It is about person centred approaches which promotes individuality, this is also a tool that can be used for staff to reflect on how a service is suited to the citizen in their everyday lifestyle rather than how the same practice impacts different individuals. Reviewing and monitoring of outcome based practice is essential to receiving feedback on how the practice affects the individual, staff are able to work alongside the individual who gets support and discuss the positive impact as well as areas that could be improved to enhance the wellbeing of the citizen, it is very important the outcome based practice is realistic to the individual and not what they think they are expected to do. Additionally things change all the time so reviewing and monitoring the outcome based practice means that the feedback can help adapt the action plans or care plans to suit the individual, it needs to be person centred at all times, ensuring that the citizen is involved in the process of updating any information which supports the staff to apply an effective
My individual standards and beliefs impact reliably my involvement to work in the health as well as social care background. For my individual input to the care of individuals undergoing significant life occasions, I would give prominence to the circumstance that I still believe to mark a perhaps superior involvement since I have an inadequate knowledge so far. Nonetheless, I have continuously been anxious with the acceptable completion of my proficient responsibilities as well as the operational assistance and help being delivered to individuals suffering challenging and substantial life’ occasions. Moreover, my work in the health and social care environment was a significant affair for me since it added to my professional as well as personal advancement. In this respect, my role encompassed fundamentals of both wellbeing and social care, though I accomplished utilities of a health care professional principally.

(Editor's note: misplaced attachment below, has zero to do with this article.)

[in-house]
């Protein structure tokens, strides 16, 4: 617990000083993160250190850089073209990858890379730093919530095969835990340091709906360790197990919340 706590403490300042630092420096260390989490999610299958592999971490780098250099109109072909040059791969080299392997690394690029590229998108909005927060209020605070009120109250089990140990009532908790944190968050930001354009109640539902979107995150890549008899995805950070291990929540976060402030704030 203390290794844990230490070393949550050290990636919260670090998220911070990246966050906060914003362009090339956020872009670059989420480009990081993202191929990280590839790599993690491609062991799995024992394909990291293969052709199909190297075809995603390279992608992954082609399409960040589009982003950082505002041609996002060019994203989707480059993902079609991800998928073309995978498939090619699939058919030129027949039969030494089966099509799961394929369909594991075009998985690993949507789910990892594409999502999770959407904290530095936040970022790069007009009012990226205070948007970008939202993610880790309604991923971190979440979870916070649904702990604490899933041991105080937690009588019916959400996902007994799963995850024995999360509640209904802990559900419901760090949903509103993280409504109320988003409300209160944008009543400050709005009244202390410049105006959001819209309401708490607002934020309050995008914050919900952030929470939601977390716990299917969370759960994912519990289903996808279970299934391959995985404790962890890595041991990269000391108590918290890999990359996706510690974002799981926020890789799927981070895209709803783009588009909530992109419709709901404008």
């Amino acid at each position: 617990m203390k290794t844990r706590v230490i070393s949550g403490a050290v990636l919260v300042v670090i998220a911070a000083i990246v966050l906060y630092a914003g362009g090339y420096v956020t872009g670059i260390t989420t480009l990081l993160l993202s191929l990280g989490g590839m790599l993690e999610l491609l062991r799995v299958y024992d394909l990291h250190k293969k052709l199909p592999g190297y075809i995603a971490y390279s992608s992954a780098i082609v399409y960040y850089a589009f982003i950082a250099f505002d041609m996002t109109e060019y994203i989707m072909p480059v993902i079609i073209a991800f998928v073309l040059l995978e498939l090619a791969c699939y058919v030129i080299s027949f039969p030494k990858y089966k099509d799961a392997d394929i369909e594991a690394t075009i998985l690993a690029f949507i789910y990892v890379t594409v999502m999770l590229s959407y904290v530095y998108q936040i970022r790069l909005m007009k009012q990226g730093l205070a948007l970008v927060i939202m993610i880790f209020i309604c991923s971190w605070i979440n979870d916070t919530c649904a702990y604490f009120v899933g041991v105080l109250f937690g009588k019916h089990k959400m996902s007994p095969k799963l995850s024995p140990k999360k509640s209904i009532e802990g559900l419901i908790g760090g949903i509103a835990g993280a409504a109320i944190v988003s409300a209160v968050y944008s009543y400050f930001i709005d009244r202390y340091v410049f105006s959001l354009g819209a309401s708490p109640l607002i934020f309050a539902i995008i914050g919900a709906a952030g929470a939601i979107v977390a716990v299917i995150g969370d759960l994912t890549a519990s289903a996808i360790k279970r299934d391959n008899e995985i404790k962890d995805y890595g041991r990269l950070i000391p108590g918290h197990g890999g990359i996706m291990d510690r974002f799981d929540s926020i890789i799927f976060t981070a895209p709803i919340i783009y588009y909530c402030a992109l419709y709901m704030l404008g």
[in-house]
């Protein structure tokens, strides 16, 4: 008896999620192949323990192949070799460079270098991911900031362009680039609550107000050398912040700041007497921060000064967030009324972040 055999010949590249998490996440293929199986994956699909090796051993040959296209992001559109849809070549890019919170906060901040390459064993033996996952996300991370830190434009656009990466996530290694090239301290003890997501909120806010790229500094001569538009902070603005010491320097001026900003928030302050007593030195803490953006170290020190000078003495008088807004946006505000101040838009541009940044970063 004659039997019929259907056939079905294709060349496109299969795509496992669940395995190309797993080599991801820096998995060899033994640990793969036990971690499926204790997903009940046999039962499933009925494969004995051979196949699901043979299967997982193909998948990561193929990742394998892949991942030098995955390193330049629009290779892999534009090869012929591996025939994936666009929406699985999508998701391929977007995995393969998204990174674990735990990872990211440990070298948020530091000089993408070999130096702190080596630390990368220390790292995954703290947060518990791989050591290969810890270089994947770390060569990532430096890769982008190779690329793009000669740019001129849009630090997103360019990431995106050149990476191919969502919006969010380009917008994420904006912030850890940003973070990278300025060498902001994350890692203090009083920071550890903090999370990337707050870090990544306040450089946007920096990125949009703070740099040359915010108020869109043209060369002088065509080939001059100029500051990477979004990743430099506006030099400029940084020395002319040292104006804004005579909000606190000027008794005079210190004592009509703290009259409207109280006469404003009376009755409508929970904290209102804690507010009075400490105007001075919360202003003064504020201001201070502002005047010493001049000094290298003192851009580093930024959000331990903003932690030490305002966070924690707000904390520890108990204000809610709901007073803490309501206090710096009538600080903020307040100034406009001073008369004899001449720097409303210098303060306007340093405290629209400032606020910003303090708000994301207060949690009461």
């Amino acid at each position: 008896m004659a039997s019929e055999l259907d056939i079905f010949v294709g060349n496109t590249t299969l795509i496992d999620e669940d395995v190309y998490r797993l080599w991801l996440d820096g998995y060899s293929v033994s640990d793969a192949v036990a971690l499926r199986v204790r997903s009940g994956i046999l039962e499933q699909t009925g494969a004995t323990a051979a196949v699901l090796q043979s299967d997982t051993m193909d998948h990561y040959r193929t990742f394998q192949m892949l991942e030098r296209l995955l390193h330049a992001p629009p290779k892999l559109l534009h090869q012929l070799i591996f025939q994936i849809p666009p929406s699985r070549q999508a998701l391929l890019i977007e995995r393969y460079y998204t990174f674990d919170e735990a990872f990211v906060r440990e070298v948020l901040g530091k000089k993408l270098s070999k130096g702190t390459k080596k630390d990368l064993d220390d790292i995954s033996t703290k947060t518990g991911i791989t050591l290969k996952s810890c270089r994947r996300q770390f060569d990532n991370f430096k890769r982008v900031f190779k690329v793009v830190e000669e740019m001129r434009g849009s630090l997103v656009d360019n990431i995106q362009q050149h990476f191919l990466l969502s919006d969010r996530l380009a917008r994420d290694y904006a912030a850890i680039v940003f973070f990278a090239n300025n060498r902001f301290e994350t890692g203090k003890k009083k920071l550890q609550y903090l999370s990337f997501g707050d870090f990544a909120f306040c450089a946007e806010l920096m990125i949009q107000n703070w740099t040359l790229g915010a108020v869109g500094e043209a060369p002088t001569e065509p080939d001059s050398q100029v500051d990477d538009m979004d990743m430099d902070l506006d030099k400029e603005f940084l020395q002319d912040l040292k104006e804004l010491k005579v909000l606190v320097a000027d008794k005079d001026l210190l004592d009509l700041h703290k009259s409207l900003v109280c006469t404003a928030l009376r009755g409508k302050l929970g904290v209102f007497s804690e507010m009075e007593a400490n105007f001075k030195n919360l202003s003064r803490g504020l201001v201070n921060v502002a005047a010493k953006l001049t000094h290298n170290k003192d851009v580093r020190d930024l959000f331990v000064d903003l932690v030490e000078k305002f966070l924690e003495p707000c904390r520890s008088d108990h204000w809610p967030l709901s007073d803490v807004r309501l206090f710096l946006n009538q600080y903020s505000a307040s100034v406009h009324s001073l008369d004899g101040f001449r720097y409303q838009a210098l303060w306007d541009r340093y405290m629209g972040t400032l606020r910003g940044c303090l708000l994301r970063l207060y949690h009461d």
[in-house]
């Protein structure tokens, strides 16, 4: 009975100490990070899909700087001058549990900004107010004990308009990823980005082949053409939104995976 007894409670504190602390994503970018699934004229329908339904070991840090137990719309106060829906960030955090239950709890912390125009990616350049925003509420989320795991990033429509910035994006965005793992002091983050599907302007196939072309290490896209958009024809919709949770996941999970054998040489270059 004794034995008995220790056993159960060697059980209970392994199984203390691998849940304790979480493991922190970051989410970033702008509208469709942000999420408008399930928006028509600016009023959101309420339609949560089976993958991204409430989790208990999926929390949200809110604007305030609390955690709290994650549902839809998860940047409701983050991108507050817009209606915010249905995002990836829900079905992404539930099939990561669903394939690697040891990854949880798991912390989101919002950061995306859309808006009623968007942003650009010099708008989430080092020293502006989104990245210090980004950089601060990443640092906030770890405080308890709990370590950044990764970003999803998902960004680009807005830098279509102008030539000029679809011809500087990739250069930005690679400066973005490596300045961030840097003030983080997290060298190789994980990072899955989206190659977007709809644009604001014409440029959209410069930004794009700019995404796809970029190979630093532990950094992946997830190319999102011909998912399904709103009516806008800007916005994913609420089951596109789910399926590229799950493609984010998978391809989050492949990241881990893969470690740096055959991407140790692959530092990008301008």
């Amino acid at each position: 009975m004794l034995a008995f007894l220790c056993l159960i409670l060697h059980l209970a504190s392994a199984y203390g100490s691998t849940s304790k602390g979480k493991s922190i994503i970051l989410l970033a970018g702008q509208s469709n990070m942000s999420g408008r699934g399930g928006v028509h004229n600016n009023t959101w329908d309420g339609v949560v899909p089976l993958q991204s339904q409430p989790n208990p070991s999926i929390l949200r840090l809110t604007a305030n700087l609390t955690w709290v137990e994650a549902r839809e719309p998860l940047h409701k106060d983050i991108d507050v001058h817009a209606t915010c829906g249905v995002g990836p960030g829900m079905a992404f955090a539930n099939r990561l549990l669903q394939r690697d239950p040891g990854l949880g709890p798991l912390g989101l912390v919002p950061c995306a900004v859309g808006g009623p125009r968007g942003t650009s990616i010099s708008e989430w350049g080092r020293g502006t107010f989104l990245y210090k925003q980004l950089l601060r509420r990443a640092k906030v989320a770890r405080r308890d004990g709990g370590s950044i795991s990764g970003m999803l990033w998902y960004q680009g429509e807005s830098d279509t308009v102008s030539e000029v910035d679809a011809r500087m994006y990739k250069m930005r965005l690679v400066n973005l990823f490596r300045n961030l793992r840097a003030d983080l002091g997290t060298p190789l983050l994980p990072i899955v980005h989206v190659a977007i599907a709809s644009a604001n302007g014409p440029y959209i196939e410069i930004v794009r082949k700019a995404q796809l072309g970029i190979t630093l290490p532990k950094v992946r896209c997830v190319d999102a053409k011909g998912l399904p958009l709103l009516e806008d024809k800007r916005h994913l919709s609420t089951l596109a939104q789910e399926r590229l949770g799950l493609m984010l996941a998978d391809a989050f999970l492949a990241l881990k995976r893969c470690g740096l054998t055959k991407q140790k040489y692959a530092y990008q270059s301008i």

In a clinical environment, person centred care is an essential approach in order to achieve the best outcomes for the patients individual needs. Person centred care involves taking a holistic approach to healthcare in which multiple factors such as age, beliefs, spirituality, values and preferences are taken into consideration when assessing, treating and caring for a patient (Epstein & Street 2011). It enables the patient to have a more interactive and collaborative approach in their healthcare, share responsibility and maintain their dignity and values. It involves a bio-psychosocial perspective to healthcare as opposed to a biomedical attitude. In order to provide patient centred care, the clinician needs to consider the individual’s needs
Person-centred nursing is widely practised in clinical areas today, the original concept was developed from the work of psychologists such as Carl Rogers and Tom Kitwood. Rogers (1957.1961) considered empathy and unconditional positive regard to be core features of any therapeutic relationship in counselling. He developed the concept of person-centred therapy in counselling. Stein-Parbury (2009) writes about the use of interpersonal skills in nursing and places a focus on Roger’s model of person-centred therapy. She states that person-centred nursing models have been influenced by the work of Rogers.
A) Values and ideology: Describe the values of social work and ideology that you think are most important to your future practice and why you have selected them? The values and ideologies that are most important to my future practice include respect for the inherent dignity and worth of persons, service to humanity and competence in professional practice. First, my value of providing respect for the inherent dignity and worth of persons is important to me and my future practice because it allows me to see the uniqueness in all my clients and subsequent cases. Moreover, it further guides me to allow my clients to be self-determined individuals.